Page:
Federal Reserve Chairman Jerome Powell said on Tuesday the U.S. central bank is watching how global trade developments are impacting the U.S. economic outlook and is prepared to act as necessary to sustain the near-record expansion.
“We do not know how or when these issues will be resolved. We are closely monitoring the implications of these developments for the U.S. economic outlook and, as always, we will act as appropriate to sustain the expansion, with a strong labor market and inflation near our symmetric 2 percent objective,” he said in a speech.
Powell’s comments ahead of the “Conference on Monetary Strategy, Tools and Communications Practices” come in the midst of increased calls for interest rate cuts by the Fed.
The CME’s FedWatch Tool, which analyzes the probability of rate moves for upcoming Fed meetings, is currently predicting a 55.9 percent chance of a rate cut in July, with 49.7 percent of traders anticipating the benchmark federal funds rate will be moved into the 2 percent to 2.25 percent range. Only 13.6 percent of traders think interest rates will remain at the current range of 2.25 percent to 2.5 percent by September.
In his speech, Powell stressed that policymakers would respond if inflation remains persistently low, although he did not specify what actions the Fed would take. Core inflation currently remains below the Fed's 2 percent target, although it ticked up slightly in April.
“In this setting, a similar low-side surprise, if it were to persist, would bring us uncomfortably closer to the ELB,” he said, referring to the effective lower bound for interest rates. “My FOMC colleagues and I must — and do — take seriously the risk that inflation shortfalls that persist even in a robust economy could precipitate a difficult-to-arrest downward drift in inflation expectations.”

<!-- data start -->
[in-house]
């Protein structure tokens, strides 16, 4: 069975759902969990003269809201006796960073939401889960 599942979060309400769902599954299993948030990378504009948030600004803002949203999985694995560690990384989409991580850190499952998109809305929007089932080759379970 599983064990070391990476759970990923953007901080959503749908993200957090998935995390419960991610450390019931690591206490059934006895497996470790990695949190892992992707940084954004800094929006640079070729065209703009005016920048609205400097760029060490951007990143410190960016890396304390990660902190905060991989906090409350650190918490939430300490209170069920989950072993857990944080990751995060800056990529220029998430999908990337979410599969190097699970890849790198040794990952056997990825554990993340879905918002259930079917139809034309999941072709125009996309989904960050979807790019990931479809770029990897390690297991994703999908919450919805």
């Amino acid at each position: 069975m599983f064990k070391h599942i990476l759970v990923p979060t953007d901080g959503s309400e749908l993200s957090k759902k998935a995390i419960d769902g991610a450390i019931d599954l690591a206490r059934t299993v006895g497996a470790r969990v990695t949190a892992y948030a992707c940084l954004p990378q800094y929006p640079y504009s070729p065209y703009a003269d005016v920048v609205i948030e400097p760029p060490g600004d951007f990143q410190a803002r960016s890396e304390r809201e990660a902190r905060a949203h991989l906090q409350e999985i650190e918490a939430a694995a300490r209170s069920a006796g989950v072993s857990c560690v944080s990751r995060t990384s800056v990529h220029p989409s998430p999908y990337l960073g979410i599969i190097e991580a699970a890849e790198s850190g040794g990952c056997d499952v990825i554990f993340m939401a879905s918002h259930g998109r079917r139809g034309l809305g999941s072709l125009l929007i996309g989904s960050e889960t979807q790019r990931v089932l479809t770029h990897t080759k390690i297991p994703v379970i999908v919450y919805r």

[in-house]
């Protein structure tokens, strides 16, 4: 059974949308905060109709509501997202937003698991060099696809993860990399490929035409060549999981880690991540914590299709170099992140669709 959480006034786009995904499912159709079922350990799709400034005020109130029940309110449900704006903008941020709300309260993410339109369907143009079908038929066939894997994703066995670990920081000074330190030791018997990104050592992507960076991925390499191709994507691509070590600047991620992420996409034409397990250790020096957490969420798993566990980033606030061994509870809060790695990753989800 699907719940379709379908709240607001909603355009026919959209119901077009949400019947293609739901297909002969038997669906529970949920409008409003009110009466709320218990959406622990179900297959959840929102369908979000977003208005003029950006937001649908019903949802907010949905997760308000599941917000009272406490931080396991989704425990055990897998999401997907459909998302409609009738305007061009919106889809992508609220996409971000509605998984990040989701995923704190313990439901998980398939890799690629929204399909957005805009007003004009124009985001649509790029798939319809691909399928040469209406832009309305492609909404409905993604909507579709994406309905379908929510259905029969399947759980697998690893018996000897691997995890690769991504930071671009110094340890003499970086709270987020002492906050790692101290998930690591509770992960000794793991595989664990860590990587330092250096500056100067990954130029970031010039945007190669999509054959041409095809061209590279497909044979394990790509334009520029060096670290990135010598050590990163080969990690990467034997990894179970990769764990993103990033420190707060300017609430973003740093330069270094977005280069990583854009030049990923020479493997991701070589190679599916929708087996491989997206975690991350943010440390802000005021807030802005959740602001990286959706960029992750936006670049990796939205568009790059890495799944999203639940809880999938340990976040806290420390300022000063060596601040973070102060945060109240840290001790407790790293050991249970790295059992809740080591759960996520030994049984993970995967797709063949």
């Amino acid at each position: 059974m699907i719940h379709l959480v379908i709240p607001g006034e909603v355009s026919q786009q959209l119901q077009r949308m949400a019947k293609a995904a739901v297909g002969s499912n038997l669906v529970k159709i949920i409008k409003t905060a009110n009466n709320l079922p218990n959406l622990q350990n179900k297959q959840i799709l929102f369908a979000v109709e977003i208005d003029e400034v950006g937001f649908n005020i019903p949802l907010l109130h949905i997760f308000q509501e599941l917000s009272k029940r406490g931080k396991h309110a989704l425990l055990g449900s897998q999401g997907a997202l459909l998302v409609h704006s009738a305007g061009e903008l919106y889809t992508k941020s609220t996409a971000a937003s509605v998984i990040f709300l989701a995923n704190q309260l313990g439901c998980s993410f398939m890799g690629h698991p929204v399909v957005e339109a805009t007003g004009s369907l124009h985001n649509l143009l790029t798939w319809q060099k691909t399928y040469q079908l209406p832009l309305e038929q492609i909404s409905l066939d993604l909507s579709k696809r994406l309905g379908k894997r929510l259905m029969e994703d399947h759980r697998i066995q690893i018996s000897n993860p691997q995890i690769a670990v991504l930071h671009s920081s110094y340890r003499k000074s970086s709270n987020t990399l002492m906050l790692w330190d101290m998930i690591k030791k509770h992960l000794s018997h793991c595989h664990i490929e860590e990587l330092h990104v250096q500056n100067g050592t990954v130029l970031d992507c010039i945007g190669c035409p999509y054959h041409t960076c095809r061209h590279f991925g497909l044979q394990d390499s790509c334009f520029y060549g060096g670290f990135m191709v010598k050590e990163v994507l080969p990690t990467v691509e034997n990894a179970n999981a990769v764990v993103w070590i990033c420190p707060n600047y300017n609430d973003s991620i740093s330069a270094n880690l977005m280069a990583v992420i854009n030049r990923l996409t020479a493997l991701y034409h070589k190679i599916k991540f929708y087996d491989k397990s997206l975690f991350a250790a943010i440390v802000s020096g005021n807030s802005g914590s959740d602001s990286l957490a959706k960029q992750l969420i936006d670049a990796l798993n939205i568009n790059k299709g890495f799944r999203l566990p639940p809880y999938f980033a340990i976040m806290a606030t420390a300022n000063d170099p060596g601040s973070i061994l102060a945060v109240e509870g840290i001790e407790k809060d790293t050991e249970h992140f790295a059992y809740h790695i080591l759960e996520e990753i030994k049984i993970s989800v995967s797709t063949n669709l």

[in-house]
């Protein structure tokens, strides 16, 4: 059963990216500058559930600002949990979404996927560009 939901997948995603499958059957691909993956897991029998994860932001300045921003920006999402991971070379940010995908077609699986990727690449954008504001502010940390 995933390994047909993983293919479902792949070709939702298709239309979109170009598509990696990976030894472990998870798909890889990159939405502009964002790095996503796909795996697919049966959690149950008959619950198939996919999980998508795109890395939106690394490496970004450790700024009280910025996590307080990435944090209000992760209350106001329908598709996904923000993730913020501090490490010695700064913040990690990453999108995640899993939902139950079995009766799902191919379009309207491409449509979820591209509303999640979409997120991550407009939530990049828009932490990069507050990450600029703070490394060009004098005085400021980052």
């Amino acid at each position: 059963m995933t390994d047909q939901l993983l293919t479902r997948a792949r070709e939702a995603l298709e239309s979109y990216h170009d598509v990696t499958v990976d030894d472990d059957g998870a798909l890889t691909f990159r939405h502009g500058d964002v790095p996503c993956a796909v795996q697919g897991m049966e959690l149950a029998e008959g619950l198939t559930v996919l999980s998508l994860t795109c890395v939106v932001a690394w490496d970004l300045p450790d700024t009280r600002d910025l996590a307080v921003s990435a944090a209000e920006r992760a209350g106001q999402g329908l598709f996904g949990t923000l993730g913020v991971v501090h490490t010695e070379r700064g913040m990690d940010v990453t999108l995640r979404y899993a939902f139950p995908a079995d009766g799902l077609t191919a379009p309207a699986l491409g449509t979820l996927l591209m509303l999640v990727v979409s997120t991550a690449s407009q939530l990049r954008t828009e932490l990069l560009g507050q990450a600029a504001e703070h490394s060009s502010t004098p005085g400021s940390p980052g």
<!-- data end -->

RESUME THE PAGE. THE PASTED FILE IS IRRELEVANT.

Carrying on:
Despite the more-dovish pivot, however, Powell avoided any other specific issues relating to the current economic condition.
The Fed has not cut interest rates since 2008 when it lowered the interbank lending rate to 0.25 percent -- essentially zero -- in the aftermath of the financial crisis. Interest rates remained at that level until 2015, when the central bank began tightening once again. The Fed has hiked rates nine times since 2015, including four times last year.
During the last Federal Open Market Committee meeting, Powell told reporters that policymakers did not see a strong case for moving in either direction.
"We do think our policy stance is appropriate right now," he said at the time.